Bladder cancer is a potentially life-threatening illness that is generally under-discussed, according to some experts. Andrew Winterbottom, founder and director of the UK charity Fight Bladder Cancer, says that his charity seeks to raise awareness about the illness, including the most common symptoms, so that the odds of survival can increase. In a Huffington Post UK article, he discusses important questions surrounding bladder cancer and why the survival rates are low.
Bladder cancer is generally easy to diagnose. The problem, says WInterbottom, is that diagnosis often happens too late because people are not familiar with the symptoms. The main sign of bladder cancer is blood in the urine, and the severity of this symptom can vary. Some patients clearly see blood while others would not be able to tell without testing, Symptoms of bladder cancer include:
- Blood in the urine
- Pain while urinating
- Frequent urination
- Persistent urinary infections
- Abdominal pain
Women can also be subject to a later diagnosis because of the common misconception that bladder cancer only affects older men, when in fact it can affect anyone. Bladder cancer can also be problematic because it has high rates of recurrence, making it expensive to treat. Furthermore, compared to other forms of cancer there has not been a substantial amount of funding to research new treatments. Winterbottom’s charity advocates bringing awareness, pointing out that “Over 5,000 people in this country [UK] lose their lives to this little discussed disease every year. That’s more people than are affected by many well known cancers, including leukaemia, kidney cancer, ovarian cancer, liver cancer, pancreatic cancer, cervical cancer and brain tumours.”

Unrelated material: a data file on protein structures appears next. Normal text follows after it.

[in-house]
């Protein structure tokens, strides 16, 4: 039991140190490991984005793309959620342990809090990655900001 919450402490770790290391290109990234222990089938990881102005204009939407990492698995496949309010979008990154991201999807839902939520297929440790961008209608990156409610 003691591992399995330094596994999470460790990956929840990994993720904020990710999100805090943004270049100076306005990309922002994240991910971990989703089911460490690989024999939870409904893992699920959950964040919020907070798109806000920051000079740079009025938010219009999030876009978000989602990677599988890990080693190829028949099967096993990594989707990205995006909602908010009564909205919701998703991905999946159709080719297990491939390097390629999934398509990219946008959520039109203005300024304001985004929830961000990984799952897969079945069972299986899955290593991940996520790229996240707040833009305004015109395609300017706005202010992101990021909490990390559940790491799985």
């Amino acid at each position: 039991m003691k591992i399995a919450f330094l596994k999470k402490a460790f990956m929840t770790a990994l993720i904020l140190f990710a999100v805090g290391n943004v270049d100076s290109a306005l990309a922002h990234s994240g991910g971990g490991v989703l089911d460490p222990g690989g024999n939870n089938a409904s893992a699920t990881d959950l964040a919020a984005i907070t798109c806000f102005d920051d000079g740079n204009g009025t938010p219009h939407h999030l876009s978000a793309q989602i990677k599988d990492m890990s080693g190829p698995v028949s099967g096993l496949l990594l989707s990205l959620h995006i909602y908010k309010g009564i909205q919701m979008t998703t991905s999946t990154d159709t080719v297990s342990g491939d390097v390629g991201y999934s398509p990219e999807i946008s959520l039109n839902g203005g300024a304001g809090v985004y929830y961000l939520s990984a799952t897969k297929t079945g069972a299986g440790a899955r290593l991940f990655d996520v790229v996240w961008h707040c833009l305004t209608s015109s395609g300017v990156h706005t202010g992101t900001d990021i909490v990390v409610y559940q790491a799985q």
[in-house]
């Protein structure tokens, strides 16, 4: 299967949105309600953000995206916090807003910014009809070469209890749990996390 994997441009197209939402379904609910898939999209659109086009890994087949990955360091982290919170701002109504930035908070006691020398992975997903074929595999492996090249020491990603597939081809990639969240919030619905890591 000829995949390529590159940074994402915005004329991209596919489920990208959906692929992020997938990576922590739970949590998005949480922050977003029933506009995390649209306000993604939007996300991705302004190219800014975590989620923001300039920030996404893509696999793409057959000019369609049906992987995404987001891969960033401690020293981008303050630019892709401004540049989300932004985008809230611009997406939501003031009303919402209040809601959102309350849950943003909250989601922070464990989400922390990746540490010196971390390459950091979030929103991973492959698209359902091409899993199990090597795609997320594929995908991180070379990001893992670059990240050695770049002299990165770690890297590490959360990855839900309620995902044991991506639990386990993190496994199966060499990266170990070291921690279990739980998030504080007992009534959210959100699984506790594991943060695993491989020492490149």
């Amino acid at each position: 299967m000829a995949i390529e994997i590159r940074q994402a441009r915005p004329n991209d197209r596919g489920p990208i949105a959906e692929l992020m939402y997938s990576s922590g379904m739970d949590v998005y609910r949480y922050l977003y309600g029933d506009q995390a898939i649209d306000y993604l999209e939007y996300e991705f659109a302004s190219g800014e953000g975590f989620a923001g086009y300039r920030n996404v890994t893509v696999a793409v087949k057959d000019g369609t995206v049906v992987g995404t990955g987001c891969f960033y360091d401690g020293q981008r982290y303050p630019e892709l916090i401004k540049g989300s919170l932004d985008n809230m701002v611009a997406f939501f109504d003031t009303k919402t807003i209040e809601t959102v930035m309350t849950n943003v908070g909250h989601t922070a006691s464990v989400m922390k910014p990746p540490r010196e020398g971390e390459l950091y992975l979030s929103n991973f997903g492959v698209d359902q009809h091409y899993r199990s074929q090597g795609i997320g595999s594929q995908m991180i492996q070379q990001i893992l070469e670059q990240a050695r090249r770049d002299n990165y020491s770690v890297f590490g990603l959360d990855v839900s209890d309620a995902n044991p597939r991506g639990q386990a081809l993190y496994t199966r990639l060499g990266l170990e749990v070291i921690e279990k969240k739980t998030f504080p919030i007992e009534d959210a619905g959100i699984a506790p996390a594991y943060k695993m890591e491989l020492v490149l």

According to the American Cancer Society, an estimated 72,570 new bladder cancer cases were diagnosed and an estimated 15,210 deaths occurred from bladder cancer in the United States in 2013. In the UK, bladder cancer is the seventh most common cancer and more than 10,000 people are diagnosed with it every year.
Chances of survival increase with early detection. If caught while the cancer is still on the lining of the bladder, there is an 80 percent survival rate for the first five years. The chances can drop to less than 15 percent if the cancer is detected in the later stages and had spread through the bladder wall into other organs.
Bladder cancer is a frequently discussed side effect of Actos (pioglitazone), a type 2 diabetes drug manufactured by Takeda Pharmaceutical. Many studies have shown that Actos increases the risk of bladder cancer, and the drug was even suspended in France and Germany because of this link in 2011. Shortly afterwards, the U.S. Food and Drug Administration (FDA) warned that there is a significantly higher chance of developing bladder cancer after one year of using Actos. Thousands of Actos users have filed lawsuits over bladder cancer allegedly caused by the diabetes drug. About 2,700 cases have been filed into a multidistrict litigation (MDL) before the Honorably Rebecca F. Doherty in the U.S. District Court for the Western District of Louisiana.